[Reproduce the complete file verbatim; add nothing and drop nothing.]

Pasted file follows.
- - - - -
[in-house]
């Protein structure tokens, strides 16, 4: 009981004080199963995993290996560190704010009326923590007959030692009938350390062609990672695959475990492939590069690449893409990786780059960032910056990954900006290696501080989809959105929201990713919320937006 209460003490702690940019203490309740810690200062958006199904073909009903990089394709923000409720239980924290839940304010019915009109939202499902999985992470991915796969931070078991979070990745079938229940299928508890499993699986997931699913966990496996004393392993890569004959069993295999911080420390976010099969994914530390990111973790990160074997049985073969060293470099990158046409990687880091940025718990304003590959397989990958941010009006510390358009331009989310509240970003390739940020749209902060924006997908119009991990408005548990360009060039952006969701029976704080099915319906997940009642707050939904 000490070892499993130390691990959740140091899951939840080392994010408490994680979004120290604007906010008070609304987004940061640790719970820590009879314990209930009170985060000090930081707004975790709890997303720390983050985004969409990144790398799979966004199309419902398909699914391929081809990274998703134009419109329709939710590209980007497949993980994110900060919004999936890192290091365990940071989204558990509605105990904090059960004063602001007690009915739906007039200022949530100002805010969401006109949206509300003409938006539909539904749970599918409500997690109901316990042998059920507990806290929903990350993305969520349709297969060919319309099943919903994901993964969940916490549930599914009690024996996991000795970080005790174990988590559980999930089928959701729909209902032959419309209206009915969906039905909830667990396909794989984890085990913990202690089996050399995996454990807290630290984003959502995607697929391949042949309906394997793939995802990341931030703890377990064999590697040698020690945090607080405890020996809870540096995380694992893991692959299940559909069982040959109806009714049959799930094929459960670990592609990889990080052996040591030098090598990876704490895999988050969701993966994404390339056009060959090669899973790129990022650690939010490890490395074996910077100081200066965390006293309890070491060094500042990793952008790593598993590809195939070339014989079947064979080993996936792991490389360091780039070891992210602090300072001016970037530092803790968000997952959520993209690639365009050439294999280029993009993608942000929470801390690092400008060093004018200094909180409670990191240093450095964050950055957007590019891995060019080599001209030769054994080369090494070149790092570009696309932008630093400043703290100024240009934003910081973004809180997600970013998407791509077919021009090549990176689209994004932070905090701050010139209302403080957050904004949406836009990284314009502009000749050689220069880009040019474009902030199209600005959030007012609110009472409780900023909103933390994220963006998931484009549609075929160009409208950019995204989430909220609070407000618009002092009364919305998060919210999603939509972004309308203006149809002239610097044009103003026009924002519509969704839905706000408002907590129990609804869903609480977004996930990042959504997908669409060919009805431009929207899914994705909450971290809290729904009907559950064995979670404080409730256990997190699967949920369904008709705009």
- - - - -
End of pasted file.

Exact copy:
[in-house]
């Protein structure tokens, strides 16, 4: 009981004080199963995993290996560190704010009326923590007959030692009938350390062609990672695959475990492939590069690449893409990786780059960032910056990954900006290696501080989809959105929201990713919320937006 209460003490702690940019203490309740810690200062958006199904073909009903990089394709923000409720239980924290839940304010019915009109939202499902999985992470991915796969931070078991979070990745079938229940299928508890499993699986997931699913966990496996004393392993890569004959069993295999911080420390976010099969994914530390990111973790990160074997049985073969060293470099990158046409990687880091940025718990304003590959397989990958941010009006510390358009331009989310509240970003390739940020749209902060924006997908119009991990408005548990360009060039952006969701029976704080099915319906997940009642707050939904 000490070892499993130390691990959740140091899951939840080392994010408490994680979004120290604007906010008070609304987004940061640790719970820590009879314990209930009170985060000090930081707004975790709890997303720390983050985004969409990144790398799979966004199309419902398909699914391929081809990274998703134009419109329709939710590209980007497949993980994110900060919004999936890192290091365990940071989204558990509605105990904090059960004063602001007690009915739906007039200022949530100002805010969401006109949206509300003409938006539909539904749970599918409500997690109901316990042998059920507990806290929903990350993305969520349709297969060919319309099943919903994901993964969940916490549930599914009690024996996991000795970080005790174990988590559980999930089928959701729909209902032959419309209206009915969906039905909830667990396909794989984890085990913990202690089996050399995996454990807290630290984003959502995607697929391949042949309906394997793939995802990341931030703890377990064999590697040698020690945090607080405890020996809870540096995380694992893991692959299940559909069982040959109806009714049959799930094929459960670990592609990889990080052996040591030098090598990876704490895999988050969701993966994404390339056009060959090669899973790129990022650690939010490890490395074996910077100081200066965390006293309890070491060094500042990793952008790593598993590809195939070339014989079947064979080993996936792991490389360091780039070891992210602090300072001016970037530092803790968000997952959520993209690639365009050439294999280029993009993608942000929470801390690092400008060093004018200094909180409670990191240093450095964050950055957007590019891995060019080599001209030769054994080369090494070149790092570009696309932008630093400043703290100024240009934003910081973004809180997600970013998407791509077919021009090549990176689209994004932070905090701050010139209302403080957050904004949406836009990284314009502009000749050689220069880009040019474009902030199209600005959030007012609110009472409780900023909103933390994220963006998931484009549609075929160009409208950019995204989430909220609070407000618009002092009364919305998060919210999603939509972004309308203006149809002239610097044009103003026009924002519509969704839905706000408002907590129990609804869903609480977004996930990042959504997908669409060919009805431009929207899914994705909450971290809290729904009907559950064995979670404080409730256990997190699967949920369904008709705009």